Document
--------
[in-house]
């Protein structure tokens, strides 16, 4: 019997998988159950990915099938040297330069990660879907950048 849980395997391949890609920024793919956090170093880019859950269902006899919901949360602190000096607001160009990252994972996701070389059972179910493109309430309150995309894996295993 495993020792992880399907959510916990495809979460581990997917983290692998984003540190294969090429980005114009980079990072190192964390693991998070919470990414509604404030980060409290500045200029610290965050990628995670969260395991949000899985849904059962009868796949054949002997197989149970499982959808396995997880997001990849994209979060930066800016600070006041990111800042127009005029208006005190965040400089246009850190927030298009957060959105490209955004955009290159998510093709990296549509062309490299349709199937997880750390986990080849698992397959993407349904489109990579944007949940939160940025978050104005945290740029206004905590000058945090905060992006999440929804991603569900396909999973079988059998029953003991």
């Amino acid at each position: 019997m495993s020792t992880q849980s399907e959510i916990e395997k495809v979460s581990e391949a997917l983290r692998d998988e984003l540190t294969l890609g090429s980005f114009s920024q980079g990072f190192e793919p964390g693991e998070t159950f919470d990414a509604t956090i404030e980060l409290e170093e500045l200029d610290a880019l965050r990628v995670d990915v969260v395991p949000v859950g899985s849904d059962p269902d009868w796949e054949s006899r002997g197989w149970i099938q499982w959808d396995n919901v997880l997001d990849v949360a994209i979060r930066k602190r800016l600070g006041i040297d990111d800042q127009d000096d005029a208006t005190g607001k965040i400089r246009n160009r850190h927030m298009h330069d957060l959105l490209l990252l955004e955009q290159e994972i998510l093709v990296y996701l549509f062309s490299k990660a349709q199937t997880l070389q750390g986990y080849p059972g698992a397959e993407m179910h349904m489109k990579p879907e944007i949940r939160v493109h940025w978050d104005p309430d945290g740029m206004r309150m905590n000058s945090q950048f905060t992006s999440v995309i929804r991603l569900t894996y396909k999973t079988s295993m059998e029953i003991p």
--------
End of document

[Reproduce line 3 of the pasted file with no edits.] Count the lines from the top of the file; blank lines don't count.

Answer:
């Amino acid at each position: 019997m495993s020792t992880q849980s399907e959510i916990e395997k495809v979460s581990e391949a997917l983290r692998d998988e984003l540190t294969l890609g090429s980005f114009s920024q980079g990072f190192e793919p964390g693991e998070t159950f919470d990414a509604t956090i404030e980060l409290e170093e500045l200029d610290a880019l965050r990628v995670d990915v969260v395991p949000v859950g899985s849904d059962p269902d009868w796949e054949s006899r002997g197989w149970i099938q499982w959808d396995n919901v997880l997001d990849v949360a994209i979060r930066k602190r800016l600070g006041i040297d990111d800042q127009d000096d005029a208006t005190g607001k965040i400089r246009n160009r850190h927030m298009h330069d957060l959105l490209l990252l955004e955009q290159e994972i998510l093709v990296y996701l549509f062309s490299k990660a349709q199937t997880l070389q750390g986990y080849p059972g698992a397959e993407m179910h349904m489109k990579p879907e944007i949940r939160v493109h940025w978050d104005p309430d945290g740029m206004r309150m905590n000058s945090q950048f905060t992006s999440v995309i929804r991603l569900t894996y396909k999973t079988s295993m059998e029953i003991p």